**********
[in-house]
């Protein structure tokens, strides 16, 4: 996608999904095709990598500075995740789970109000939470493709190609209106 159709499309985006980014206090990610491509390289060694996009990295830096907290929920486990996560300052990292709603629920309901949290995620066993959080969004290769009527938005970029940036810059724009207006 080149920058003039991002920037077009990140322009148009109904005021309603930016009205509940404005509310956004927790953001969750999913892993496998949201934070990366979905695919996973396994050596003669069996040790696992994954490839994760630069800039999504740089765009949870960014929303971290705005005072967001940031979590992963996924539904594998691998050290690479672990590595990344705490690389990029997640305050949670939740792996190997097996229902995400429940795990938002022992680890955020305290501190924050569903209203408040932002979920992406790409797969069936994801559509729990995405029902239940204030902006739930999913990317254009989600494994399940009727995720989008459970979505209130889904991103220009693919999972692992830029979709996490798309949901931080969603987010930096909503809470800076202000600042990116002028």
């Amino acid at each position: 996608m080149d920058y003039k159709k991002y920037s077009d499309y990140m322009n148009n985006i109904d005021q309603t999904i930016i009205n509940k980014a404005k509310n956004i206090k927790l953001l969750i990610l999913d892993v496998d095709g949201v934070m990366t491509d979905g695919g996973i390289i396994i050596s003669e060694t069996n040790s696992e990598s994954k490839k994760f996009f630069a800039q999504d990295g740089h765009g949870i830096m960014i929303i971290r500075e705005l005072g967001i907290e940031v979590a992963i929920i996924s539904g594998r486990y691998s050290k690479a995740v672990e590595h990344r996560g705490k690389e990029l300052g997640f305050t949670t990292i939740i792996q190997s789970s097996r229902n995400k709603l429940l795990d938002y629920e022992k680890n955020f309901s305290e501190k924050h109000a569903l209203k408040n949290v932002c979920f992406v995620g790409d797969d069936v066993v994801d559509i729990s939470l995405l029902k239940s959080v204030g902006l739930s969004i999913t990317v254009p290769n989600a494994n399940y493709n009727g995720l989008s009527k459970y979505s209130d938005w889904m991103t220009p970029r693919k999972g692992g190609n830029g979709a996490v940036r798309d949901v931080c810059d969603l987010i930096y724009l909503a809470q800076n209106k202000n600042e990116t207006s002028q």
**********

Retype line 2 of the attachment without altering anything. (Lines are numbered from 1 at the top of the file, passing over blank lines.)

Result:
């Protein structure tokens, strides 16, 4: 996608999904095709990598500075995740789970109000939470493709190609209106 159709499309985006980014206090990610491509390289060694996009990295830096907290929920486990996560300052990292709603629920309901949290995620066993959080969004290769009527938005970029940036810059724009207006 080149920058003039991002920037077009990140322009148009109904005021309603930016009205509940404005509310956004927790953001969750999913892993496998949201934070990366979905695919996973396994050596003669069996040790696992994954490839994760630069800039999504740089765009949870960014929303971290705005005072967001940031979590992963996924539904594998691998050290690479672990590595990344705490690389990029997640305050949670939740792996190997097996229902995400429940795990938002022992680890955020305290501190924050569903209203408040932002979920992406790409797969069936994801559509729990995405029902239940204030902006739930999913990317254009989600494994399940009727995720989008459970979505209130889904991103220009693919999972692992830029979709996490798309949901931080969603987010930096909503809470800076202000600042990116002028």